So, you've just made a 500 frame render that took 24 hours (leaving anti-alias off), and find that four frames slipped through that will embarrass you right out of getting an interview, or being able to "sell" the erstwhile animated short to pay next year's yacht slip rental at the Marina. What to do? The next 500 frames are in queue, and the third scene with lip synch has yet to be animated.
Now, you should have created an image sequence by rendering single images, knowing how easy it is to type the few letters of the name (short names are essential with image sequences, and should not end with numbers, though they can begin with numbers), and let the Images panel loader take care of the rest, creating an "avi" from an image sequence in a matter of minutes. But if you did create an "avi," all is not lost. Since you are going to use \"Vidget" from http://www.newtek.com/ or a free program like "Bink" from http://www.smacker.com/ to disassemble an avi into TIFF's, the solution is to grab the frames, fix them, and re-assemble the avi. Do not use "JPEG" compressed format to save images, as I learned from a foggy shot that went grainy. Apparently, BMP's, TIFF's and TGA's are all preferable. TIFF's are recommended highest and are familiar to non-CAD users, though TGA's have been around for years and are a common file format for LIGHTWAVE texture images.
There are actually TWO ways of doing this I havelearned over the weeks of playing with INSPIRE. The FAST way is probably going to be to COMPOSITE the offending frames as a background using the "Load Sequence" button in the Images Panel, and eliminate all of the objects but the foreground character and the pad, in a different position. Save those frames, and replace the offensive ones with them.
The alternatve fix -- before I realized how wonderful the "Load Sequence" button is -- is to make an arm going through a sketch pad appear NOT to go through the sketch pad by object-dissolving the sketch pad out for those frames, and then erasing through the resulting image pasted over the original in a paint program like Adobe Photo Deluxe, and saving this file over the original TIFF. Sometimes one can "clone" out a shadow or other element, but three frames needed the extra attention.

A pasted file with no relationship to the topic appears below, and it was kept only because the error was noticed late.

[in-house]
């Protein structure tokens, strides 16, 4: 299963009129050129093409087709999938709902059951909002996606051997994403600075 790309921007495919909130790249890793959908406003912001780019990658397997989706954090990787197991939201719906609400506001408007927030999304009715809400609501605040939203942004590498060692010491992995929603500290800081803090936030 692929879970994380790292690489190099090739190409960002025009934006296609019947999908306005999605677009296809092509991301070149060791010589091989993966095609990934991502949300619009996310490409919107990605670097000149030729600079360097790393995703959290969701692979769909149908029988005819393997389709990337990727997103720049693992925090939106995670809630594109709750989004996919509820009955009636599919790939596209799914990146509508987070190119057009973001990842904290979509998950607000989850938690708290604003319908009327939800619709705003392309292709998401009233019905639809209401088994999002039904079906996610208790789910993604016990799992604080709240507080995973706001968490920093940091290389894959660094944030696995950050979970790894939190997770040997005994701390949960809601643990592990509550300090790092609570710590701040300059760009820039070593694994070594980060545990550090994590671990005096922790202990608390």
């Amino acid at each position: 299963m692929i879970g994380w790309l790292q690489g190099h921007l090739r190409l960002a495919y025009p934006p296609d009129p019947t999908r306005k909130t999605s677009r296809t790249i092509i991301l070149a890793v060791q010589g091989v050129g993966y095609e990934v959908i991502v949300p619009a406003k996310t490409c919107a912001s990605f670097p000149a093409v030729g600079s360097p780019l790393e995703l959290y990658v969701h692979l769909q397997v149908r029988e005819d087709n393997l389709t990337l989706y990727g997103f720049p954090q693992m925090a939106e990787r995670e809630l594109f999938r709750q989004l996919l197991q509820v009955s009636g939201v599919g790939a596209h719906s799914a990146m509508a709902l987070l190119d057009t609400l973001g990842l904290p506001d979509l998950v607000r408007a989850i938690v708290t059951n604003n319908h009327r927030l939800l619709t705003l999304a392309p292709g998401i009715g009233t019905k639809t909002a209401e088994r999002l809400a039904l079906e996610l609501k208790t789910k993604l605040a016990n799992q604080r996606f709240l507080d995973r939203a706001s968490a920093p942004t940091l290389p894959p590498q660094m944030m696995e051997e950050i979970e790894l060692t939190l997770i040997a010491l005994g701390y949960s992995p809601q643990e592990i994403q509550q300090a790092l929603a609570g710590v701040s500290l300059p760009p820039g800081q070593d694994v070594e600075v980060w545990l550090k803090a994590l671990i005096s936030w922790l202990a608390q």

A few little discoveries: in the second image, the sketch pad's shadow remained though the pad was gone, which was fortunate; but then I compared again, and discovered that since the pad had been metamorphosed to open, I had two shadows in all the other shots, so that I found myself correcting all of these shots twice, having fortunately backed up the originals in another file. Compare the first and fourth shots shadows and you will see what I mean. (The third shot is a "dummy" of what the erased layer should look like) This also taught me that when ray-tracing metamorphoses, it's a good idea to object-dissolve out the target/original object. Compare the first and last pictures and the fix will be clearer.
Except for the little surprise, time to correct: less than an hour.
OTHER LITTLE PHOTO DELUXE FIXES
LARGE RAY TRACING BLACK MARKS: the fastest solution is probably to re-render. These are caused either by overlapping faces that need to be pulled apart or edited, or by the need to triple, or occasionally by the need to "Align" and "Unify." Tripling and re-rendering often works for me. There is also the possibility that the "merge" command may have an effect. "Shadow-mapping" is another option, especially with spheres that simply will not render correctly with ray-tracing. (I should add that there are better authorities on these problems.) The "clone" tool can sometimes be used to fill in black areas. One can also use "seam patches" described on page 10, though these require managing a half dozen variables.